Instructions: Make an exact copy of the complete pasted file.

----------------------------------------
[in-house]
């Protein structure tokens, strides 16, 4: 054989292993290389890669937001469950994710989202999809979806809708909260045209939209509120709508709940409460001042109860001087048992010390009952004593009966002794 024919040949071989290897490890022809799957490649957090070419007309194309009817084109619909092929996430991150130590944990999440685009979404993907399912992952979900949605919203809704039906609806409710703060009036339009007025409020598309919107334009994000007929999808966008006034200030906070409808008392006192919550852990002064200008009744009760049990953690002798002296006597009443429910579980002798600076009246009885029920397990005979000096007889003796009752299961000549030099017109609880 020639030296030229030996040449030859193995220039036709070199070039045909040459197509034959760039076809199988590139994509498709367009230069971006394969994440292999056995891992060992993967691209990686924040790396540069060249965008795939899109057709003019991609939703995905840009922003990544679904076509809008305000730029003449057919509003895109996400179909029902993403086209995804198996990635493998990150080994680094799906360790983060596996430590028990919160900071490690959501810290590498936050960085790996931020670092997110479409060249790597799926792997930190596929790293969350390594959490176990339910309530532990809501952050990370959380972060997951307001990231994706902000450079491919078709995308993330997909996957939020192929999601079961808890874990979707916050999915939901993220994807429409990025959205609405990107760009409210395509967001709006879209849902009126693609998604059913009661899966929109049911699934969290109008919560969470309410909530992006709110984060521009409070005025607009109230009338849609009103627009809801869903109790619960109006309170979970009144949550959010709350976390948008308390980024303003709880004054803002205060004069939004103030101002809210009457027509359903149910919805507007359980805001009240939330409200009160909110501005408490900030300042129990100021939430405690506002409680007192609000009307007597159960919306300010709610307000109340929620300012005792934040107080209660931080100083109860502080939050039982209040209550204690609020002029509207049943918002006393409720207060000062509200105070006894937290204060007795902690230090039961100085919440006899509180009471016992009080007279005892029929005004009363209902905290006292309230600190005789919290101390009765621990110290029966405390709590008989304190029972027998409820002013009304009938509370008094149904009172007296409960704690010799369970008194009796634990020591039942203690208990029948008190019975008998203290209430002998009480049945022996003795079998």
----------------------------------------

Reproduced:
[in-house]
């Protein structure tokens, strides 16, 4: 054989292993290389890669937001469950994710989202999809979806809708909260045209939209509120709508709940409460001042109860001087048992010390009952004593009966002794 024919040949071989290897490890022809799957490649957090070419007309194309009817084109619909092929996430991150130590944990999440685009979404993907399912992952979900949605919203809704039906609806409710703060009036339009007025409020598309919107334009994000007929999808966008006034200030906070409808008392006192919550852990002064200008009744009760049990953690002798002296006597009443429910579980002798600076009246009885029920397990005979000096007889003796009752299961000549030099017109609880 020639030296030229030996040449030859193995220039036709070199070039045909040459197509034959760039076809199988590139994509498709367009230069971006394969994440292999056995891992060992993967691209990686924040790396540069060249965008795939899109057709003019991609939703995905840009922003990544679904076509809008305000730029003449057919509003895109996400179909029902993403086209995804198996990635493998990150080994680094799906360790983060596996430590028990919160900071490690959501810290590498936050960085790996931020670092997110479409060249790597799926792997930190596929790293969350390594959490176990339910309530532990809501952050990370959380972060997951307001990231994706902000450079491919078709995308993330997909996957939020192929999601079961808890874990979707916050999915939901993220994807429409990025959205609405990107760009409210395509967001709006879209849902009126693609998604059913009661899966929109049911699934969290109008919560969470309410909530992006709110984060521009409070005025607009109230009338849609009103627009809801869903109790619960109006309170979970009144949550959010709350976390948008308390980024303003709880004054803002205060004069939004103030101002809210009457027509359903149910919805507007359980805001009240939330409200009160909110501005408490900030300042129990100021939430405690506002409680007192609000009307007597159960919306300010709610307000109340929620300012005792934040107080209660931080100083109860502080939050039982209040209550204690609020002029509207049943918002006393409720207060000062509200105070006894937290204060007795902690230090039961100085919440006899509180009471016992009080007279005892029929005004009363209902905290006292309230600190005789919290101390009765621990110290029966405390709590008989304190029972027998409820002013009304009938509370008094149904009172007296409960704690010799369970008194009796634990020591039942203690208990029948008190019975008998203290209430002998009480049945022996003795079998």